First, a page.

Strategy, Thinking, Uncategorized

Normalcy Bias and You

Normalcy BiasIf you aren’t familiar with the term “normalcy bias”, here’s a quick definition:

Normalcy bias is…the phenomenon of disbelieving one’s situation when faced with grave and imminent danger and/or catastrophe. As in overfocusing on the actual phenomenon instead of taking evasive action, a state of paralysis.

Another way to think about normalcy bias is the often used term in project management circles of ‘analysis paralysis.’ A much simpler way to think about normalcy bias is that it is an assumption that nothing bad will happen in the future because nothing bad has happened in the past.

I hope everyone reading this can see how dangerous normalcy bias can be, especially for people or organizations going through difficult times.  People are smart and can generally see that things aren’t working out for them or their company…but very few people take action to make a change.

I can provide a real-world example from my past to illustrate this point.

An Example

While in grad school for my MSEE, I worked in the telecom industry and did some contracting work at a major telecom player in the mid to late 1990’s. This company was a leader in the telecom space and was growing by leaps and bounds but just about everyone I spoke with at the company was worried about the future of the business.  They didn’t know how the business could continue to grow at the pace they had been growing at and were always amazed that growth continued at a record pace.   I was a dumb kid with little life experience and couldn’t quite understand how the business was growing so rapidly but I just figured there were people way smarter than me making decisions and leading this company so I just shrugged my shoulders and went about my work.

Things were apparently great for this particular company throughout the 1990’s. They were setting records for revenue and growing rapidly. Everyone I spoke with at the company was concerned that the company was going to implode ‘soon’ because they just didn’t understand how the growth could continue.  There was a real fear of a major catastrophe ‘soon’ but nobody seemed to be doing anything about it.  Everyone was focused on an implosion because they didn’t feel like things were going that great but nobody seemed to be taking any steps to ‘fix’ the problems.  I remember speaking with some folks back then about the issues and can clearly remember someone saying “well…nothing bad has happened yet so I doubt it will.”

Everyone that I spoke with was guilty of falling into the normalcy bias trap. I fell into that trap as well.  The normalcy bias trap is an easy one to fall into…its ‘easier’ to expect nothing bad to happen even while being presented with bad news.  People (and entire companies) can (and do) tend to ignore the bad news and expect things to ‘work out.’

By the way…that company I used in the above example WorldCom. They filed the largest bankruptcy ever filed (at the time) in 2002.  There was plenty of reasons for people to be worried about their operations and business model but instead of trying to do something about it, people ignored it.  That said, there are many times that things can’t be done because people at the top don’t want things to change…but that’s a different issue.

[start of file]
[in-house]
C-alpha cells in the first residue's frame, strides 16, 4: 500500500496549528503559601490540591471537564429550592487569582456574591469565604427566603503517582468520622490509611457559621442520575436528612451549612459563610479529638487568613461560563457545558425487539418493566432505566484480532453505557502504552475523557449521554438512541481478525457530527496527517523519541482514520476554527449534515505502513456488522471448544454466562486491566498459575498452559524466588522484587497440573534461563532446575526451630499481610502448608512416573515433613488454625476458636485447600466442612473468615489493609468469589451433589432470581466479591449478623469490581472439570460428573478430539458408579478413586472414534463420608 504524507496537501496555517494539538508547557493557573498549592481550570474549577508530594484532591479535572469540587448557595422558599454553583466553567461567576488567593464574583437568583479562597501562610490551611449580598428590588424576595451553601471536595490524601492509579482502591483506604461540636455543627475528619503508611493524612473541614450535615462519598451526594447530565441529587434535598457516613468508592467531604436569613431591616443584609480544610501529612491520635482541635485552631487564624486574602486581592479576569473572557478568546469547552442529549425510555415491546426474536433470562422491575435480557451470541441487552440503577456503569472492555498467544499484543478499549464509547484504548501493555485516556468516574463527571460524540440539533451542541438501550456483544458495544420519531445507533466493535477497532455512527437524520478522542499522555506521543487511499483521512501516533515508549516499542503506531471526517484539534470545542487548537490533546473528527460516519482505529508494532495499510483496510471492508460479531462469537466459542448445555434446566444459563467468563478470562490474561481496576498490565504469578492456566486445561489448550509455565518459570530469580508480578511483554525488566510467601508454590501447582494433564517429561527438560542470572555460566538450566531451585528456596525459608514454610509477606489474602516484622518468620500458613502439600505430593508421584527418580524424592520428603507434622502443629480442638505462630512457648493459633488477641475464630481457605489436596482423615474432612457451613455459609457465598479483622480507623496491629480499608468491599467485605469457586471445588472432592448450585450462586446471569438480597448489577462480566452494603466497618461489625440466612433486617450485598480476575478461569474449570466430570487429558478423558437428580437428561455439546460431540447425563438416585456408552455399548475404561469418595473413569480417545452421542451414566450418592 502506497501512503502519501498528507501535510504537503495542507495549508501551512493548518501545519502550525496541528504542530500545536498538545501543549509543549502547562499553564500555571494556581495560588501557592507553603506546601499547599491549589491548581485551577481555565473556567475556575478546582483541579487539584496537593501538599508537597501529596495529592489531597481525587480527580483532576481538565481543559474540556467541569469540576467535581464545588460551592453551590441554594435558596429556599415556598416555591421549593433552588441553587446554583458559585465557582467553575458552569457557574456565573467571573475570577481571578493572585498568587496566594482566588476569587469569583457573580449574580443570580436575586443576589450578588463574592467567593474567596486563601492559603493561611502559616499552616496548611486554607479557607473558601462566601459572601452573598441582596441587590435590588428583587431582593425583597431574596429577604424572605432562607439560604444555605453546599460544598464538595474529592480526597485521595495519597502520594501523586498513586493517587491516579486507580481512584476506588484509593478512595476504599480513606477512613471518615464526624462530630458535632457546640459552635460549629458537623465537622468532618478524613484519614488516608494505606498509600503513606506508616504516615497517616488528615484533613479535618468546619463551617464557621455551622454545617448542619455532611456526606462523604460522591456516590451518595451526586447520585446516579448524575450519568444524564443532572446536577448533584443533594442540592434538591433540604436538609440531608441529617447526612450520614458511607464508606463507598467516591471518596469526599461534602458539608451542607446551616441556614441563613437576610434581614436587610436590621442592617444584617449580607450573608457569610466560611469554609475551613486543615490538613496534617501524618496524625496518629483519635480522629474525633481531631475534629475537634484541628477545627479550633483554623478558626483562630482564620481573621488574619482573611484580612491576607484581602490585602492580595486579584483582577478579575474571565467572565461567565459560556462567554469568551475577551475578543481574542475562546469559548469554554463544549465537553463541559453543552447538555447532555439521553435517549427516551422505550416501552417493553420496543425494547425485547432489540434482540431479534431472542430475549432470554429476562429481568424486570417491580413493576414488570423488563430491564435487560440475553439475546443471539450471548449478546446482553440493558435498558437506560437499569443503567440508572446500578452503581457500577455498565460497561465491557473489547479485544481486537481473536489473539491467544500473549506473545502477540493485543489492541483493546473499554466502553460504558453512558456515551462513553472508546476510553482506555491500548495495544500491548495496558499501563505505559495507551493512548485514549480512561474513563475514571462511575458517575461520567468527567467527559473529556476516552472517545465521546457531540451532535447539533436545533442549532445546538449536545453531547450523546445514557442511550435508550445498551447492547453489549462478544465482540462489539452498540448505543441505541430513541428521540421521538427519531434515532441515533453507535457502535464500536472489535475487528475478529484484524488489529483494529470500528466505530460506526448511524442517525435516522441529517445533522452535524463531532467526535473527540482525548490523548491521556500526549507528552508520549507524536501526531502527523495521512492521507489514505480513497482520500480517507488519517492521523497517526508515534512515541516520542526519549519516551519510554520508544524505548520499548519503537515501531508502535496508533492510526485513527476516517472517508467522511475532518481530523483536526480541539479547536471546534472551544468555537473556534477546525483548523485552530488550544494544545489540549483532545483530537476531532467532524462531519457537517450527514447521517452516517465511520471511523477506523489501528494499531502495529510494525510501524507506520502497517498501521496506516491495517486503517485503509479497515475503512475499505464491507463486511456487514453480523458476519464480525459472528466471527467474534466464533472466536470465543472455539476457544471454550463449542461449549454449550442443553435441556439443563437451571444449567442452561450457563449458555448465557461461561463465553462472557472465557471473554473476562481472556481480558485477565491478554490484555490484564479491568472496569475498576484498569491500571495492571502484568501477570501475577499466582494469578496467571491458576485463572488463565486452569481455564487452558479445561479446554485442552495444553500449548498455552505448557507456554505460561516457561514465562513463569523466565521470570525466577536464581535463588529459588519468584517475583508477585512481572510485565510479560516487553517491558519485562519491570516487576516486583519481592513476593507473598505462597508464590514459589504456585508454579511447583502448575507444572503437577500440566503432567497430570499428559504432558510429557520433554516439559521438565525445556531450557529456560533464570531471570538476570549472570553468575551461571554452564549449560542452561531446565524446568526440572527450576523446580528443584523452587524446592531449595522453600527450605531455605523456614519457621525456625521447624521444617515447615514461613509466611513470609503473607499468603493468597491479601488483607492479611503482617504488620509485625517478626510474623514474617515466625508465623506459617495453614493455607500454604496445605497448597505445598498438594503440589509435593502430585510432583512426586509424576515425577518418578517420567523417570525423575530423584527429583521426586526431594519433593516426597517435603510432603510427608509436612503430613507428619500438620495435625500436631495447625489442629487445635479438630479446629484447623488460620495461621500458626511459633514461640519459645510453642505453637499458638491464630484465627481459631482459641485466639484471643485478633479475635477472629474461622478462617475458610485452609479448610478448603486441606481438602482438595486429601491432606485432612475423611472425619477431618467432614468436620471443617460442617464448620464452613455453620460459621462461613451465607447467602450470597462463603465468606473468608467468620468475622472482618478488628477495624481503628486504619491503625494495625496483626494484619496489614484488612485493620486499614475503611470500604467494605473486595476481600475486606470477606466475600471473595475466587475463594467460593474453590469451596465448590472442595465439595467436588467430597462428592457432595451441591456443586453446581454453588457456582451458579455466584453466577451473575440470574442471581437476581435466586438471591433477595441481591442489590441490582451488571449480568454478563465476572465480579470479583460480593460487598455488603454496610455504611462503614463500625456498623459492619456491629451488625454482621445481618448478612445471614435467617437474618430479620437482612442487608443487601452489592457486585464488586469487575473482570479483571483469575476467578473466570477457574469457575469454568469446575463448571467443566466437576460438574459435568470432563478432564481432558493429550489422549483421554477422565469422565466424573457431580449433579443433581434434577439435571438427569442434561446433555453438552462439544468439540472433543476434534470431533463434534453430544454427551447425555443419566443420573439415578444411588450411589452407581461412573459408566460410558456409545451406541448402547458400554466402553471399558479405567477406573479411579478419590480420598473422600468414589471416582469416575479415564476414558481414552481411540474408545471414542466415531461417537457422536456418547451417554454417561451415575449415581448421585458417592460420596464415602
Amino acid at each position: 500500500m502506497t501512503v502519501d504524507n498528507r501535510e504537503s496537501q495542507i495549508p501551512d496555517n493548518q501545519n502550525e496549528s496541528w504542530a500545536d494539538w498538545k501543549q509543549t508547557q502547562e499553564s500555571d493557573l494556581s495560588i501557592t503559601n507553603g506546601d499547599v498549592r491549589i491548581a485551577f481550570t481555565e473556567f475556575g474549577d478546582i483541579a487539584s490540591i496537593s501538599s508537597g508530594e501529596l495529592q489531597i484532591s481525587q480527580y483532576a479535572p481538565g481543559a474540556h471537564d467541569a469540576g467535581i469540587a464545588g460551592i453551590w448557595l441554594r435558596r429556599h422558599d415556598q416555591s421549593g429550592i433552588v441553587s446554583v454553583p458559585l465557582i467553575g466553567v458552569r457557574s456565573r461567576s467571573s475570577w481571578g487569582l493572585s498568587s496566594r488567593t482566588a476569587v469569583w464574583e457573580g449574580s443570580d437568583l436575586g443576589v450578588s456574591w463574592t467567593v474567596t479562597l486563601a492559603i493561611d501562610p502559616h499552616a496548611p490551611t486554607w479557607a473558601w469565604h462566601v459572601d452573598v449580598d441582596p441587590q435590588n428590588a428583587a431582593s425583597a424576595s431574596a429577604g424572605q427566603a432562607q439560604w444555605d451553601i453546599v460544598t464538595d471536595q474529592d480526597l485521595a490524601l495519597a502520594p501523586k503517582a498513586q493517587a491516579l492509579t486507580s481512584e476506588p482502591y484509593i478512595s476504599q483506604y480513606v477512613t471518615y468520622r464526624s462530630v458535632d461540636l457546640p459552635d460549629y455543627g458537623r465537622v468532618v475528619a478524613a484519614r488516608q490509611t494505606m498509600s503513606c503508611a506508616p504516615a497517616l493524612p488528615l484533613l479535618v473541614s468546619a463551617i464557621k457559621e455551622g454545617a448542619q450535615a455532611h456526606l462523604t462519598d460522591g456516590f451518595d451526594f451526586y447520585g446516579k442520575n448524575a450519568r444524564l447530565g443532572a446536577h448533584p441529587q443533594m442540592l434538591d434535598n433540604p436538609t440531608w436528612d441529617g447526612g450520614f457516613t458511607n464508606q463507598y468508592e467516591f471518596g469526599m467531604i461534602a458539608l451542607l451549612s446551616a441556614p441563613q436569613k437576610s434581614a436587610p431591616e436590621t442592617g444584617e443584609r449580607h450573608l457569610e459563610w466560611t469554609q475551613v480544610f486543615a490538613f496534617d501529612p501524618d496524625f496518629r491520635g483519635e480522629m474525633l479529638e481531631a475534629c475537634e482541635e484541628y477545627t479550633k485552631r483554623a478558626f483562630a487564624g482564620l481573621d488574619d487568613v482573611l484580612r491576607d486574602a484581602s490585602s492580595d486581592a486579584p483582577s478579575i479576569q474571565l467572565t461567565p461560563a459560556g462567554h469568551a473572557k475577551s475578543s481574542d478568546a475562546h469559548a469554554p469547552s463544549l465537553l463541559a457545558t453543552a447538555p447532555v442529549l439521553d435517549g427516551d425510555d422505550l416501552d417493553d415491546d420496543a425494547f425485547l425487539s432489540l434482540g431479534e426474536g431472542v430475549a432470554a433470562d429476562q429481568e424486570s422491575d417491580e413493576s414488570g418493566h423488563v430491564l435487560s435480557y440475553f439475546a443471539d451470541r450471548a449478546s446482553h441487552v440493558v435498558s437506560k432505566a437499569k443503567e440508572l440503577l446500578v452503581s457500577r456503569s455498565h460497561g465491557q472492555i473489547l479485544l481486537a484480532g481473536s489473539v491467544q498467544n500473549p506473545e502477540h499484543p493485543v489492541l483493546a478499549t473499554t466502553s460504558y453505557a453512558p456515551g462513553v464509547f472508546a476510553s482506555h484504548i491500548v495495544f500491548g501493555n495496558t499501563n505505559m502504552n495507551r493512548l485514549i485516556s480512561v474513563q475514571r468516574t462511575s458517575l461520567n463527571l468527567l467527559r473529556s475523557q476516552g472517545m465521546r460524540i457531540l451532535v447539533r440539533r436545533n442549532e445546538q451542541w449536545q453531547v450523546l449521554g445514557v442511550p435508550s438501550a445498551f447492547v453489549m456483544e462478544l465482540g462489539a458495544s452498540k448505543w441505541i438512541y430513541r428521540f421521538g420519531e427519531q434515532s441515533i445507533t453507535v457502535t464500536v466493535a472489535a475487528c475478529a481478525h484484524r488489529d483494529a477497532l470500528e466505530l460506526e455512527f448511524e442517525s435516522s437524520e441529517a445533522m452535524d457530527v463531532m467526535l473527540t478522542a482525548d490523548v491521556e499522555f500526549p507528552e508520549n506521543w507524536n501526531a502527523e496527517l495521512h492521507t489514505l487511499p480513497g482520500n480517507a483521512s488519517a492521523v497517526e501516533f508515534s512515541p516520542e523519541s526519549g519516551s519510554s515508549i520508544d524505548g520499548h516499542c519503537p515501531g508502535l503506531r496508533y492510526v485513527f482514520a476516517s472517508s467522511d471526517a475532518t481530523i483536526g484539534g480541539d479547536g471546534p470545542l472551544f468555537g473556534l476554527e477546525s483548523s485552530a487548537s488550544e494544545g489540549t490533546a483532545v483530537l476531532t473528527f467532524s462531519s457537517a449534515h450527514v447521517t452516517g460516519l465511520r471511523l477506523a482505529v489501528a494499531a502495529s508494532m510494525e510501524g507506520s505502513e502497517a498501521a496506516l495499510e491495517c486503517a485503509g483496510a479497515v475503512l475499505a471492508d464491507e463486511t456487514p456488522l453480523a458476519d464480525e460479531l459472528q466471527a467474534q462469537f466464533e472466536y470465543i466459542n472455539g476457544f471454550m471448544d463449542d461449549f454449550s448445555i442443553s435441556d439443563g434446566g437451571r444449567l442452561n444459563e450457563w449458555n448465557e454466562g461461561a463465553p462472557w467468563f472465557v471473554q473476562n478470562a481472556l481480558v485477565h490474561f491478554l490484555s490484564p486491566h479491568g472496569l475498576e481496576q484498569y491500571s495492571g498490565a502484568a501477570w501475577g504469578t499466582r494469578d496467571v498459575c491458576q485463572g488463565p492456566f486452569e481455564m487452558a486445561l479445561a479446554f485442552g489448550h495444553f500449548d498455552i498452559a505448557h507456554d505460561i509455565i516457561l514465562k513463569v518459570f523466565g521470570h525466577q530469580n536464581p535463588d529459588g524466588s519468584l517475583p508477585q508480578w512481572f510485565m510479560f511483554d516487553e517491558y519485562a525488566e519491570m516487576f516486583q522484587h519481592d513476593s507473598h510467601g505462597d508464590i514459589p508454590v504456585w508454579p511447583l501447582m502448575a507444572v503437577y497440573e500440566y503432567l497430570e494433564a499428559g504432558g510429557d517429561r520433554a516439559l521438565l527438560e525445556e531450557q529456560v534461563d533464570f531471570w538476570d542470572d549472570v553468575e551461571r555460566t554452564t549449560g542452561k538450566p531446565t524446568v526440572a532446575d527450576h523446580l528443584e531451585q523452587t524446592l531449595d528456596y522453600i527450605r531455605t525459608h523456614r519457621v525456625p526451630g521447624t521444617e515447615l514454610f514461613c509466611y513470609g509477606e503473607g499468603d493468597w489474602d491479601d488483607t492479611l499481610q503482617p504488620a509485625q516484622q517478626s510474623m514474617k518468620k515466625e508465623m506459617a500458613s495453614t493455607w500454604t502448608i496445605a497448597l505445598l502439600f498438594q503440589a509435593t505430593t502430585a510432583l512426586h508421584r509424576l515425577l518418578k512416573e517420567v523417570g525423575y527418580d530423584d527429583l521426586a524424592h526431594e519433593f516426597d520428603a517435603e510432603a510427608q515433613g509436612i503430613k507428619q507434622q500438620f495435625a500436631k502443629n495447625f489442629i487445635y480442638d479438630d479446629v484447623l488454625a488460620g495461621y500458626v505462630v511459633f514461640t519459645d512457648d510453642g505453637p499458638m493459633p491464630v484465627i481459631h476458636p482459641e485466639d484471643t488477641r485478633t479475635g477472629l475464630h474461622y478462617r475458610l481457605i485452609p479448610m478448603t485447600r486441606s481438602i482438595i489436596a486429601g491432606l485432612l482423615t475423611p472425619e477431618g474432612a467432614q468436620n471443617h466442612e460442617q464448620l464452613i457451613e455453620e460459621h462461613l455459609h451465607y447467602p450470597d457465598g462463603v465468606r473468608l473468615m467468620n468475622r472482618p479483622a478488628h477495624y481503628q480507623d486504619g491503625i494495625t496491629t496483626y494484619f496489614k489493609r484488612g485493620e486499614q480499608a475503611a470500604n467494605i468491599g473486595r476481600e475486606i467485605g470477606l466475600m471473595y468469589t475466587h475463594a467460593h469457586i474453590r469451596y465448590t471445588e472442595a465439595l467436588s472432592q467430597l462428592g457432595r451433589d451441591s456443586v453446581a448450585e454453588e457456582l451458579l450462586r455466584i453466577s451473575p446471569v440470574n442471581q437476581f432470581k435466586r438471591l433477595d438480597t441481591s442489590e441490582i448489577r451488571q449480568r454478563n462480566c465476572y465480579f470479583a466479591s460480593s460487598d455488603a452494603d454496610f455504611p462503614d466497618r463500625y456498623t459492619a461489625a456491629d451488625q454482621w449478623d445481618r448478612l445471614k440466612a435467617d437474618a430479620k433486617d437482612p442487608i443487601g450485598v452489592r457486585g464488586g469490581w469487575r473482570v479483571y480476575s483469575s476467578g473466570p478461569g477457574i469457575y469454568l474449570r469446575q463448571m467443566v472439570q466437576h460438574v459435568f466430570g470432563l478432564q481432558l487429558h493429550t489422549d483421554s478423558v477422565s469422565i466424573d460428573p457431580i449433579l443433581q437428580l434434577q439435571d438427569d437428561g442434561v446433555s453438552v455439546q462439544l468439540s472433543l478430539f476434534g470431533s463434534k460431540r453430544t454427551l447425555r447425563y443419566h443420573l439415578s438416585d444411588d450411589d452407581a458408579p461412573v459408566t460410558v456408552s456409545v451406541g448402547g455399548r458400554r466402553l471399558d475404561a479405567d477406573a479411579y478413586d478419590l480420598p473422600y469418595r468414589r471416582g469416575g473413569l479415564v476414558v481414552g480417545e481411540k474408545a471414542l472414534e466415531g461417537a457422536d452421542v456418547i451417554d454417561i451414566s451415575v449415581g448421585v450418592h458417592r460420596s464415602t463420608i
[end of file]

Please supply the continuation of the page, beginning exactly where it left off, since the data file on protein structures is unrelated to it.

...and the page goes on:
Normalcy Bias and You

The above example isn’t an ideal one because there are plenty of extenuating circumstances that could have kept people from doing anything about the impending ‘disaster’.  As it turns out, there were plenty of things wrong at WorldCom but there were people at the top of the company that were actively working to hide any wrongdoing and any issues. That said, there were plenty of people suffering from normalcy bias because they assumed things would be fine in the future because they had always been fine even with all of the issues that existed.

Normalcy bias is a very dangerous thing.  By assuming things will always be fine because they have always been fine, you are putting blinders on to issues and not preparing yourself or your organization for change that is most likely coming.

Normalcy bias can be your downfall and the downfall of your business.  Don’t let yourself fall into the trap of focusing on the outcome to the extent that you paralyze yourself from doing anything. Also, don’t make the assumption that nothing is going to happen because it hasn’t happened yet…there are too many examples of failure of families, companies and societies to allow yourself to assume nothing bad will ever happen to you or your business.

To overcome normalcy bias, identify the issues that might happen and be prepared if they do. Don’t go overboard of course but have a plan of action to address the issues you see, minimize the risk that those issues might cause and then have a plan to deal with the fallout from if the issue(s) are ever realized.

Don’t let normalcy bias destroy your life, career or company.  Identify the risks in your life/business, mimimize or remove those risks and then create a plan for how you will deal with those risks if they become reality.


About Eric D. Brown, D.Sc.

Eric D. Brown, D.Sc. is a data scientist, technology consultant and entrepreneur with an interest in using data and technology to solve problems. When not building cool things, Eric can be found outside with his camera(s) taking photographs of landscapes, nature and wildlife.
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